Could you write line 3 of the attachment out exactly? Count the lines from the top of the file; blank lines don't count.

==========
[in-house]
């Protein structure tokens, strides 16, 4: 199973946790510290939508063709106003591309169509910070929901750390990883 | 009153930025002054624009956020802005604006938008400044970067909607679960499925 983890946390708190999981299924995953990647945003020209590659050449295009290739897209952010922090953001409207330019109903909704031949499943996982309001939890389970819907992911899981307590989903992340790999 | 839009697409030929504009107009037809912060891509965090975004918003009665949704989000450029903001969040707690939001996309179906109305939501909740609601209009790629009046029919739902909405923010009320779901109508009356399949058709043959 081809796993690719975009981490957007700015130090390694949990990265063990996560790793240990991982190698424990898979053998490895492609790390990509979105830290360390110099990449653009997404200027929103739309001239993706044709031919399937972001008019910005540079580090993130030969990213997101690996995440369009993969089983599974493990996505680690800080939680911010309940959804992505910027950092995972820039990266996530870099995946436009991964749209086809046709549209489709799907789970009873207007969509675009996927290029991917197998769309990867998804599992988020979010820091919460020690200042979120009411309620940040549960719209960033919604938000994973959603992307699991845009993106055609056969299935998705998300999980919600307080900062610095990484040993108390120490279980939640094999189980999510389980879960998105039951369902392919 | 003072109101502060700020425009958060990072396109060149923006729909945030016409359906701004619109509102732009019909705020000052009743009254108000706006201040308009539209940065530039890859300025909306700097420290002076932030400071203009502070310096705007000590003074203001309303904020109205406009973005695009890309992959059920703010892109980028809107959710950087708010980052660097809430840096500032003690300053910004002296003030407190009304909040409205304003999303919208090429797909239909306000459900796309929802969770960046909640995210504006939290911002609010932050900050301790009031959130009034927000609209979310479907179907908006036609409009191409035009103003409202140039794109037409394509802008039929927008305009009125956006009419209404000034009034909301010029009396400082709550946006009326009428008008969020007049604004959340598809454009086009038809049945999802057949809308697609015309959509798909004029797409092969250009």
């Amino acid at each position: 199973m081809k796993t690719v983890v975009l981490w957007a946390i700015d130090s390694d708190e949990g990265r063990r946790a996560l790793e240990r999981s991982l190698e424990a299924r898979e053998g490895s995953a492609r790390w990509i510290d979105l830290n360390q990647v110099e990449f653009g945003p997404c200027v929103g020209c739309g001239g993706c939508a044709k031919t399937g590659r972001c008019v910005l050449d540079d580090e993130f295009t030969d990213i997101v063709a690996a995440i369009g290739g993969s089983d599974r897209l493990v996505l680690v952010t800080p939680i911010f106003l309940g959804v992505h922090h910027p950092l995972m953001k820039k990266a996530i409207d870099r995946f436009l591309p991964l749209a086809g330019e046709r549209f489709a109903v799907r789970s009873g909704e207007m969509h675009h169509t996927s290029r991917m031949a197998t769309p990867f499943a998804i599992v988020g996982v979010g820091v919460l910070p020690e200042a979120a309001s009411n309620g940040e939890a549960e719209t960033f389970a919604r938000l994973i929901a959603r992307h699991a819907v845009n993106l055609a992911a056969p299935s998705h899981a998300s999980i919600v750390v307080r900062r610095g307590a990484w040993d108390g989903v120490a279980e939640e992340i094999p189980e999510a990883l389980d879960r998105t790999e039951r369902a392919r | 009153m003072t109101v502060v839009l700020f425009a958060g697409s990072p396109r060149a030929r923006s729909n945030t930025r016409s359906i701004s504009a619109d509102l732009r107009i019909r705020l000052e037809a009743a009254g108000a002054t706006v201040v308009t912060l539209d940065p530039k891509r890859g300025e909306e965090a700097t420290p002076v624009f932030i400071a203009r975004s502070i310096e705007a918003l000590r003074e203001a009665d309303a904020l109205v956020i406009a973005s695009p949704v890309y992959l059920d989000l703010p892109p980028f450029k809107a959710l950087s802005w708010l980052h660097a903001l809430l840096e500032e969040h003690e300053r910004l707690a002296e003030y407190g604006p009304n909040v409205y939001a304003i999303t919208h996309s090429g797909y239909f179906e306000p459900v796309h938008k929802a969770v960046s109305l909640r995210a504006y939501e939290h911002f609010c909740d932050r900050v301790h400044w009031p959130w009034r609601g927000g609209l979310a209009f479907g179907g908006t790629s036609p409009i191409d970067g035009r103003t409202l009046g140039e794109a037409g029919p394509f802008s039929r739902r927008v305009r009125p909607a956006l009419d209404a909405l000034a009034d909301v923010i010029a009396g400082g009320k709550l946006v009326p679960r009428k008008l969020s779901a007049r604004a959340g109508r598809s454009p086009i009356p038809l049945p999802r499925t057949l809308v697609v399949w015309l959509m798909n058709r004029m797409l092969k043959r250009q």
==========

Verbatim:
């Amino acid at each position: 199973m081809k796993t690719v983890v975009l981490w957007a946390i700015d130090s390694d708190e949990g990265r063990r946790a996560l790793e240990r999981s991982l190698e424990a299924r898979e053998g490895s995953a492609r790390w990509i510290d979105l830290n360390q990647v110099e990449f653009g945003p997404c200027v929103g020209c739309g001239g993706c939508a044709k031919t399937g590659r972001c008019v910005l050449d540079d580090e993130f295009t030969d990213i997101v063709a690996a995440i369009g290739g993969s089983d599974r897209l493990v996505l680690v952010t800080p939680i911010f106003l309940g959804v992505h922090h910027p950092l995972m953001k820039k990266a996530i409207d870099r995946f436009l591309p991964l749209a086809g330019e046709r549209f489709a109903v799907r789970s009873g909704e207007m969509h675009h169509t996927s290029r991917m031949a197998t769309p990867f499943a998804i599992v988020g996982v979010g820091v919460l910070p020690e200042a979120a309001s009411n309620g940040e939890a549960e719209t960033f389970a919604r938000l994973i929901a959603r992307h699991a819907v845009n993106l055609a992911a056969p299935s998705h899981a998300s999980i919600v750390v307080r900062r610095g307590a990484w040993d108390g989903v120490a279980e939640e992340i094999p189980e999510a990883l389980d879960r998105t790999e039951r369902a392919r | 009153m003072t109101v502060v839009l700020f425009a958060g697409s990072p396109r060149a030929r923006s729909n945030t930025r016409s359906i701004s504009a619109d509102l732009r107009i019909r705020l000052e037809a009743a009254g108000a002054t706006v201040v308009t912060l539209d940065p530039k891509r890859g300025e909306e965090a700097t420290p002076v624009f932030i400071a203009r975004s502070i310096e705007a918003l000590r003074e203001a009665d309303a904020l109205v956020i406009a973005s695009p949704v890309y992959l059920d989000l703010p892109p980028f450029k809107a959710l950087s802005w708010l980052h660097a903001l809430l840096e500032e969040h003690e300053r910004l707690a002296e003030y407190g604006p009304n909040v409205y939001a304003i999303t919208h996309s090429g797909y239909f179906e306000p459900v796309h938008k929802a969770v960046s109305l909640r995210a504006y939501e939290h911002f609010c909740d932050r900050v301790h400044w009031p959130w009034r609601g927000g609209l979310a209009f479907g179907g908006t790629s036609p409009i191409d970067g035009r103003t409202l009046g140039e794109a037409g029919p394509f802008s039929r739902r927008v305009r009125p909607a956006l009419d209404a909405l000034a009034d909301v923010i010029a009396g400082g009320k709550l946006v009326p679960r009428k008008l969020s779901a007049r604004a959340g109508r598809s454009p086009i009356p038809l049945p999802r499925t057949l809308v697609v399949w015309l959509m798909n058709r004029m797409l092969k043959r250009q």